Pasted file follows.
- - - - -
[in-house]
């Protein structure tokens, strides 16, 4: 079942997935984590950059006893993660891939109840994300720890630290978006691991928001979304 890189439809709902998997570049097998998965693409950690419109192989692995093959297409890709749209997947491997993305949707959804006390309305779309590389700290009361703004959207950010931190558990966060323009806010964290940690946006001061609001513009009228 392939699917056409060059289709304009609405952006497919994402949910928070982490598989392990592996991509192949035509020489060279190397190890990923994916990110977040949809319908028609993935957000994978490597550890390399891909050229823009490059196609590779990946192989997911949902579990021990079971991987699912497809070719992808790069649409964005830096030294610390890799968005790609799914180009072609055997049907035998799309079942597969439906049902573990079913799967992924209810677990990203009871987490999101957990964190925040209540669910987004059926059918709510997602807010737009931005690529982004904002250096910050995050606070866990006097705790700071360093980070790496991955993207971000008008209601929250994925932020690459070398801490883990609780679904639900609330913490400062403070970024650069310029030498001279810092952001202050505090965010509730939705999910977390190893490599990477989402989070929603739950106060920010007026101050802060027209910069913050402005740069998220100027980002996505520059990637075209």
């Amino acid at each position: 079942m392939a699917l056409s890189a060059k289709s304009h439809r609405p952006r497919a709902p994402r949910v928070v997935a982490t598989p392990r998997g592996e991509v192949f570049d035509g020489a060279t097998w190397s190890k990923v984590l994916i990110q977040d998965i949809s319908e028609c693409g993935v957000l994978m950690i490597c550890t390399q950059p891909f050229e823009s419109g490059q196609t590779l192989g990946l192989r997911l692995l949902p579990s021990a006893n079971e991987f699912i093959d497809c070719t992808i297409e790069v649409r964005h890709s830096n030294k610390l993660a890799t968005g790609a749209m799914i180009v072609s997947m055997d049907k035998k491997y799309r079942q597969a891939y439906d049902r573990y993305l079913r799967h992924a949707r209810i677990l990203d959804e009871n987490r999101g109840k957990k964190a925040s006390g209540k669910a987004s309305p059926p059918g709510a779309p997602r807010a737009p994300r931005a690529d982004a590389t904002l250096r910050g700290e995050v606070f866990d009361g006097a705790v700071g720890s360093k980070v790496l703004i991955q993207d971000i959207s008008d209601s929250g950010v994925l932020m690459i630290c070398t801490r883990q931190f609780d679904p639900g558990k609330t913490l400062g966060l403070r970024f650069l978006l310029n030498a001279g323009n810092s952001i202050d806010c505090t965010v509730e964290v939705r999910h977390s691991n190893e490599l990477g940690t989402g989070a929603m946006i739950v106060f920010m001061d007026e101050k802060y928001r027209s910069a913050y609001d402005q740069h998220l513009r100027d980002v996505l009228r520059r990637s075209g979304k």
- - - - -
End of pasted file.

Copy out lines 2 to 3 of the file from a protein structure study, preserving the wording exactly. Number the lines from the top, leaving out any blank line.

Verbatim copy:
């Protein structure tokens, strides 16, 4: 079942997935984590950059006893993660891939109840994300720890630290978006691991928001979304 890189439809709902998997570049097998998965693409950690419109192989692995093959297409890709749209997947491997993305949707959804006390309305779309590389700290009361703004959207950010931190558990966060323009806010964290940690946006001061609001513009009228 392939699917056409060059289709304009609405952006497919994402949910928070982490598989392990592996991509192949035509020489060279190397190890990923994916990110977040949809319908028609993935957000994978490597550890390399891909050229823009490059196609590779990946192989997911949902579990021990079971991987699912497809070719992808790069649409964005830096030294610390890799968005790609799914180009072609055997049907035998799309079942597969439906049902573990079913799967992924209810677990990203009871987490999101957990964190925040209540669910987004059926059918709510997602807010737009931005690529982004904002250096910050995050606070866990006097705790700071360093980070790496991955993207971000008008209601929250994925932020690459070398801490883990609780679904639900609330913490400062403070970024650069310029030498001279810092952001202050505090965010509730939705999910977390190893490599990477989402989070929603739950106060920010007026101050802060027209910069913050402005740069998220100027980002996505520059990637075209």
């Amino acid at each position: 079942m392939a699917l056409s890189a060059k289709s304009h439809r609405p952006r497919a709902p994402r949910v928070v997935a982490t598989p392990r998997g592996e991509v192949f570049d035509g020489a060279t097998w190397s190890k990923v984590l994916i990110q977040d998965i949809s319908e028609c693409g993935v957000l994978m950690i490597c550890t390399q950059p891909f050229e823009s419109g490059q196609t590779l192989g990946l192989r997911l692995l949902p579990s021990a006893n079971e991987f699912i093959d497809c070719t992808i297409e790069v649409r964005h890709s830096n030294k610390l993660a890799t968005g790609a749209m799914i180009v072609s997947m055997d049907k035998k491997y799309r079942q597969a891939y439906d049902r573990y993305l079913r799967h992924a949707r209810i677990l990203d959804e009871n987490r999101g109840k957990k964190a925040s006390g209540k669910a987004s309305p059926p059918g709510a779309p997602r807010a737009p994300r931005a690529d982004a590389t904002l250096r910050g700290e995050v606070f866990d009361g006097a705790v700071g720890s360093k980070v790496l703004i991955q993207d971000i959207s008008d209601s929250g950010v994925l932020m690459i630290c070398t801490r883990q931190f609780d679904p639900g558990k609330t913490l400062g966060l403070r970024f650069l978006l310029n030498a001279g323009n810092s952001i202050d806010c505090t965010v509730e964290v939705r999910h977390s691991n190893e490599l990477g940690t989402g989070a929603m946006i739950v106060f920010m001061d007026e101050k802060y928001r027209s910069a913050y609001d402005q740069h998220l513009r100027d980002v996505l009228r520059r990637s075209g979304k």